For the past two decades, Kentucky has collected $2 fees from every new tire sale in the state and deposited them into the Waste Tire Trust Fund, which helps with the rubber-related grants and the management of the state’s annual five million waste tires. The state sends scrap tires to Kansas-based Champlin Tire Recycling, which melts the rubber down and transforms it into functional, often ADA-accessible products. “We’re using it in pour-in-place playgrounds, walking trails, park benches, picnic tables, landscaping,” Evans said. “It’s amazing to watch them put that down.”

The pour-in-place parks are very popular. This year, there were $1.5 million worth of grant applications. Last year, Daviess County received grants to build pour-in-place playgrounds at Sutton Elementary School and Seven Hills Audubon Head Start. The cabinet set up the crumb rubber grants in 2004. There used to be $1 million in grants handed out each year, but that has since been reduced to $500,000, according to Evans.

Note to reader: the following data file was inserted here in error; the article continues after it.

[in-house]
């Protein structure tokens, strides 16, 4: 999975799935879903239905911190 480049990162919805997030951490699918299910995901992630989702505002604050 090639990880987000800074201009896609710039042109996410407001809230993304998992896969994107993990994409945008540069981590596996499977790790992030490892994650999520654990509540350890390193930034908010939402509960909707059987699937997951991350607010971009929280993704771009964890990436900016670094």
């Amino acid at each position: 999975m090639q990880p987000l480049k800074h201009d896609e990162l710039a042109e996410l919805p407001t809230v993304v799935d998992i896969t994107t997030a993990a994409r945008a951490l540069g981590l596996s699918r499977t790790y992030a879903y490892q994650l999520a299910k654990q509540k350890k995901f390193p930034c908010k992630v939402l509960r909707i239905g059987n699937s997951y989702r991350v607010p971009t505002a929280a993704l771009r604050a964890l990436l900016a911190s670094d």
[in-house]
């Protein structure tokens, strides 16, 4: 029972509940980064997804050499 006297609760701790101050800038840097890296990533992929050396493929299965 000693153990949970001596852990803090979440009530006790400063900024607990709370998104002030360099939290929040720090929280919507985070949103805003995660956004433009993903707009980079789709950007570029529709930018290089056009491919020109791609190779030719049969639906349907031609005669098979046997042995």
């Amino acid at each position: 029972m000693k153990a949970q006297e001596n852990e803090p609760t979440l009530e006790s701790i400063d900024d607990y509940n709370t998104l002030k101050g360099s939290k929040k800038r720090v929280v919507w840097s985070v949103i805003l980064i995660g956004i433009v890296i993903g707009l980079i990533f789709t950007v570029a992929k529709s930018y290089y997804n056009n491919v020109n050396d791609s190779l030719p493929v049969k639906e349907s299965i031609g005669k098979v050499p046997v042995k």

In Bowling Green, the Old Union School utilized the grant in 2007, and the Family Enrichment Center in Bowling Green transformed a playground with recycled rubber in 2010. Evans sees the grant as a great opportunity to better communities in a sustainable way, and a simple way to make parks more enjoyable. “It’s fun to walk on the pour-in-place playgrounds. I’ve been amazed with them,” Evans said.

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